Working at the intersection of cockpit environment and training USAFSAM leverages research to develop environmental and training solutions for optimal pilot performance. Chuck Weirauch reports.
The US Air Force F-22 Raptor advanced interceptor fleet is scheduled to receive new automatic backup oxygen systems by the second quarter of 2015 and it would seem that pilot hypoxia problems with that aircraft will be finally resolved. The current pilot-activated backup oxygen systems were installed earlier in response to a 2012 investigation of pilots experiencing hypoxia-like oxygen deprivation symptoms leading to a fatal crash in 2011 and a grounding of the F-22 fleet. The new system won't call for any action by the pilot.
The failure of the original F-22 oxygen system emphasizes the point that a cockpit environment issue thought to be to be fully understood and researched still needs more study, with a potential need for more hypoxia training for aircrews.
Dr. Ryan Mayes, Senior Epidemiologist for 771th Human Performance Wing's School of Aerospace Medicine (USAFSAM), Department of Aeromedical Research, at Wright Patterson Air Force Base in Ohio was one of the Air Force's investigators involved with the F-22 oxygen system failure study. He pointed out that one area of current research in his department is to investigate is whether Reduced Oxygen Breathing Devices (ROBDs) are successful training analogs for a true hypobaric exposure in an altitude chamber.
But Mayes also feels that training and research should not simply focus on hypoxia and oxygen deprivation. Other aspects of human respiration at altitude need to be studied as well, such as high and low levels of carbon dioxide in the bloodstream that are a result of strained breathing under G-loading. That is because one of the major contributors to pilot distress that was found during the F-22 investigation was the actual work of breathing under G-loading, Mayes explained. A related finding was that the pilot's upper pressure anti-G garment was retaining air, and that made it more difficult for the pilot to breathe, he added.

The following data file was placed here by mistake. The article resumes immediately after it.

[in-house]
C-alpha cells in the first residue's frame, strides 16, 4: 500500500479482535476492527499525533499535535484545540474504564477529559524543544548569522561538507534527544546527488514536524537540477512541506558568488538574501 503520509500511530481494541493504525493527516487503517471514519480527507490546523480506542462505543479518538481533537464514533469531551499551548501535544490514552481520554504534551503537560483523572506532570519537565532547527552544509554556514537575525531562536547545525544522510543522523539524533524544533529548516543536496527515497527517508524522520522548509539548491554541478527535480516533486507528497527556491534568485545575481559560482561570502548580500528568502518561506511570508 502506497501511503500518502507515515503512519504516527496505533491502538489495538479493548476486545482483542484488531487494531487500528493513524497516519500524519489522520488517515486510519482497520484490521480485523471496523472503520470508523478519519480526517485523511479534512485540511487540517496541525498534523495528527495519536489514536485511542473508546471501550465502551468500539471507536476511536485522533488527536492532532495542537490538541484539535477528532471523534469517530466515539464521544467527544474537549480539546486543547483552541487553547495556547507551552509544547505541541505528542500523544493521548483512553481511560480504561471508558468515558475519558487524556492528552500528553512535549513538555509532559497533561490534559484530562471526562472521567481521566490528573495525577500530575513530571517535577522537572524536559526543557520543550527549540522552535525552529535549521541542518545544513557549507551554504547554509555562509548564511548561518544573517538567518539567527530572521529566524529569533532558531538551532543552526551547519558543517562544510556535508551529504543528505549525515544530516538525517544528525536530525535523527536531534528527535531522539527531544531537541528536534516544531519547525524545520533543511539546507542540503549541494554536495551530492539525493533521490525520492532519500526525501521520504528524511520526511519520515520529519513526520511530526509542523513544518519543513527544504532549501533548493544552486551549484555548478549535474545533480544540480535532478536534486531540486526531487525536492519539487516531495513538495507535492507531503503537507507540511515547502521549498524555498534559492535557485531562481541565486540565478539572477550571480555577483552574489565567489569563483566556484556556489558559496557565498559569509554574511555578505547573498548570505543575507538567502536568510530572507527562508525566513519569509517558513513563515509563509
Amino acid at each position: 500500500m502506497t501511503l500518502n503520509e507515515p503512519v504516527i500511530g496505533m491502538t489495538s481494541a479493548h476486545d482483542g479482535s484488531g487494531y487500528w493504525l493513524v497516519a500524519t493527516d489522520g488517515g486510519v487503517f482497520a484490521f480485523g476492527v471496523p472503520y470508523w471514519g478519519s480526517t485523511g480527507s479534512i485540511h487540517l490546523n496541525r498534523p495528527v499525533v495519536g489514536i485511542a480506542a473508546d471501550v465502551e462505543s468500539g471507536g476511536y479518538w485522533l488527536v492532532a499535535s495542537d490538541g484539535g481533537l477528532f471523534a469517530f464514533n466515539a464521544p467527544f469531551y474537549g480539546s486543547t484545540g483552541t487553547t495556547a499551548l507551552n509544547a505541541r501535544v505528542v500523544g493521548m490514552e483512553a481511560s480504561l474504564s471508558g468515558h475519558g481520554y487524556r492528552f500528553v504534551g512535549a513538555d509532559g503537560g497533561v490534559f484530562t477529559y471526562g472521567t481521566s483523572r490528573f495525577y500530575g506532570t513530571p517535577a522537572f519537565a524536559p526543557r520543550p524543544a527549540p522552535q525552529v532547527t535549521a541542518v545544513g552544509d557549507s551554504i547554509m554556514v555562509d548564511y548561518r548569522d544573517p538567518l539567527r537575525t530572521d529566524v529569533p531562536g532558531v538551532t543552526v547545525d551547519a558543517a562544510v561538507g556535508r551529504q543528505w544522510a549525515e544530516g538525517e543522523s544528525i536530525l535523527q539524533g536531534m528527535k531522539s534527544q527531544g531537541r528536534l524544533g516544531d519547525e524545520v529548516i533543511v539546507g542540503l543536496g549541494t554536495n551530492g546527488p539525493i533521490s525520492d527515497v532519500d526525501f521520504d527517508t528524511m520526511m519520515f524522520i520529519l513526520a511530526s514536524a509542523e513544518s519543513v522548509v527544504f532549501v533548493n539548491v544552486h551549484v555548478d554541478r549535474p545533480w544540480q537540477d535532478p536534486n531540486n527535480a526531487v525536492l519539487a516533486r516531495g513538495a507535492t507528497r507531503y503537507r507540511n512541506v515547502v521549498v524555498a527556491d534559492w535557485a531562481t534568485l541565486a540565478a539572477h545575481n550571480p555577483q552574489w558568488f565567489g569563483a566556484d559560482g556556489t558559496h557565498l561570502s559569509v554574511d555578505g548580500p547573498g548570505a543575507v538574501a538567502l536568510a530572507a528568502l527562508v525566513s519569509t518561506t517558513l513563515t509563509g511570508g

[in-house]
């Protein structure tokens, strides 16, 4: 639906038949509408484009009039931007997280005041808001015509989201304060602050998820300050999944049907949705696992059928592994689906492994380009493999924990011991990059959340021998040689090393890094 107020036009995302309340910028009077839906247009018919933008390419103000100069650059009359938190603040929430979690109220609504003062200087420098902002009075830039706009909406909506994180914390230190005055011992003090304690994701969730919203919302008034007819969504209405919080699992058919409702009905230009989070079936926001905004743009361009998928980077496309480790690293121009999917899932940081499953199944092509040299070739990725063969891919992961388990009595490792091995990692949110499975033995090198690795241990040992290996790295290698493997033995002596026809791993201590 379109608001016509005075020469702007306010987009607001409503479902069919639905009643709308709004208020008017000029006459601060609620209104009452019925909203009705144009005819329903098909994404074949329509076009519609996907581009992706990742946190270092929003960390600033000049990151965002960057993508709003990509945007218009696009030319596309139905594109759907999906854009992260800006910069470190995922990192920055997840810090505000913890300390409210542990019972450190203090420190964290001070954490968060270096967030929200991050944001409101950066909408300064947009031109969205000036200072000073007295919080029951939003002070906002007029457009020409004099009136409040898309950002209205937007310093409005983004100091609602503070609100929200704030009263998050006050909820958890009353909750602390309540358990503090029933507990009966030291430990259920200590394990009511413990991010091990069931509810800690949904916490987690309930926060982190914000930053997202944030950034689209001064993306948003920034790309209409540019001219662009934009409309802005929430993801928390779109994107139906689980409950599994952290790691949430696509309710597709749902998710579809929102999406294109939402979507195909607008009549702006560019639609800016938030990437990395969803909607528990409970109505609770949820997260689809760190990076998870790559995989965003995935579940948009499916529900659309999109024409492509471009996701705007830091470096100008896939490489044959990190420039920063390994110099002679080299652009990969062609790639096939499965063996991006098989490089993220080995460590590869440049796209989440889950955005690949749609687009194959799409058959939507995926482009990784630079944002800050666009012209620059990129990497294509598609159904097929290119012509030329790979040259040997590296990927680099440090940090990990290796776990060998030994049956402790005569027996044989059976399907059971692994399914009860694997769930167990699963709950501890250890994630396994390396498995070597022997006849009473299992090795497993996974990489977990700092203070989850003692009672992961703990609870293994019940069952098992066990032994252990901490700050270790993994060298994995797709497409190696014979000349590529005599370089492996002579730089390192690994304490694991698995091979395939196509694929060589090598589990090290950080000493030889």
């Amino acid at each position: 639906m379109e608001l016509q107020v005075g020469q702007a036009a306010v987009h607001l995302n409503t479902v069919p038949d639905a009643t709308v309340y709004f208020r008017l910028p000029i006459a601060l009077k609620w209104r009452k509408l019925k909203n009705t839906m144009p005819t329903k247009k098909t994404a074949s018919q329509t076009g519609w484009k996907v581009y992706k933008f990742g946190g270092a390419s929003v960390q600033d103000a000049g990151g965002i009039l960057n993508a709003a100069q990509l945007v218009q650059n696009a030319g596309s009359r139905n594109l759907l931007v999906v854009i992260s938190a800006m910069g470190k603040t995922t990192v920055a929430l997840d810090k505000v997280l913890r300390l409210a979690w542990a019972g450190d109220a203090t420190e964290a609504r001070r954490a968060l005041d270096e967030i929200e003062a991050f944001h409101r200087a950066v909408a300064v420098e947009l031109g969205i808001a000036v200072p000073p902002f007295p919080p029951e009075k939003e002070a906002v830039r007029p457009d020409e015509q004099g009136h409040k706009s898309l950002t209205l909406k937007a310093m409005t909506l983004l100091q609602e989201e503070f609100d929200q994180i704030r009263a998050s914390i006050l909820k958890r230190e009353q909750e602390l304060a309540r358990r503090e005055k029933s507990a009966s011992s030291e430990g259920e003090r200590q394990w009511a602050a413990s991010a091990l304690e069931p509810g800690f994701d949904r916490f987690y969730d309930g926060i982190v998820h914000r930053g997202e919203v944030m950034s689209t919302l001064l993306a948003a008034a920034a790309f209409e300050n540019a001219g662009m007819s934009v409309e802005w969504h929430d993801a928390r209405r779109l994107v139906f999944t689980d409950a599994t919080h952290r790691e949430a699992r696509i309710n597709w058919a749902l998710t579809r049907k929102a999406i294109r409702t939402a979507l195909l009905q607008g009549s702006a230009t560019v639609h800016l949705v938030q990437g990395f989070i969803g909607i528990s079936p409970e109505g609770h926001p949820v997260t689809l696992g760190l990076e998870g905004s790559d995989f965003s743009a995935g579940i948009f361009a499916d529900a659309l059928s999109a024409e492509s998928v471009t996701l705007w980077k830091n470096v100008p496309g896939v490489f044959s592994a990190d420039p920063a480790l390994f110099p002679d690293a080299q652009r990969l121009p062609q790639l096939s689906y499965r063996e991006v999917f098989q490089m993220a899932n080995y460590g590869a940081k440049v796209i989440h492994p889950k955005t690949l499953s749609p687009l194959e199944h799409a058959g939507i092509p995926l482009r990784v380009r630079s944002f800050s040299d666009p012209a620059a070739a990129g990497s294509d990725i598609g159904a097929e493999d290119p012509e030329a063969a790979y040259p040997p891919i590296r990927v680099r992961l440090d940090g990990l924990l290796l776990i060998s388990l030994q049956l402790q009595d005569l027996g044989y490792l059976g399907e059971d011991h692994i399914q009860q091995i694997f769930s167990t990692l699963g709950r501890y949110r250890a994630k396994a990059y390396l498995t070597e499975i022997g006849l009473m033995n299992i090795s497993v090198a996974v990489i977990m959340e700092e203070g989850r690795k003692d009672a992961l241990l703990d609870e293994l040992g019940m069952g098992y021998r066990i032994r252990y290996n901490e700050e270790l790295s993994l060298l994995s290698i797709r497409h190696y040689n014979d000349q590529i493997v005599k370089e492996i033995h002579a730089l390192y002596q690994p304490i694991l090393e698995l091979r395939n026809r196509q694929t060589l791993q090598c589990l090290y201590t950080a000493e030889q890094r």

"Asking an impaired pilot to determine whether he is impaired because of hypoxia or oxygen deprivation is like asking a drunk driver whether he is too drunk to drive," said USAFSAM Senior Research Physiologist Dr. Bruce Wright. "We need realistic training, but we also need to do some research to provide the pilot with a reliable indicator with an objective measure of his physiological state. Training is good, but it has to be realistic, and my take is that an altitude chamber is not realistic. We need to go to other methods."
Monitoring Oxygen, Co2 levels
The pilot oxygen and CO2 level indicator system that Wright referred to is currently under development at the USAFSAM Department of Aeromedical Research. He said that the system will feature mask-mounted sensors that would provide a color-coded alert to pilots that would warn them when the concentrations of O2 and CO2 in their breathing mask air supply were at safe, intermediate or dangerous levels. These sensors would also be located in the cockpit. Initial testing of these sensor systems is scheduled to begin this summer, Mayes said. Preliminary plans are to place these sensors in test jets next year.
"We will have a number of larger efforts going on once the mask sensors are validated to look at the work of breathing in different aircrew environments," Mayes stated. “We also have been studying the effects of workup breathing in different configurations of air groups like the F-16. We don't really have much baseline knowledge for how much is too much for workup breathing in an airspace environment."
The mask and cockpit sensors will also provide a means for measuring pilot breathing under G-loading, Mayes added. In one project, data from the mask sensors will enable the USAFSAM research personnel to look at the metabolic cost of a simulated aerial combat maneuver in a centrifuge. In the first phases of this research, pilots will be experiencing from five to nine Gs and back and forth, with their breathing work being measured while they perform the anti-g straining maneuver (AGSM). Later, Mayes hopes that such tests can be conducted in actual aircraft environments.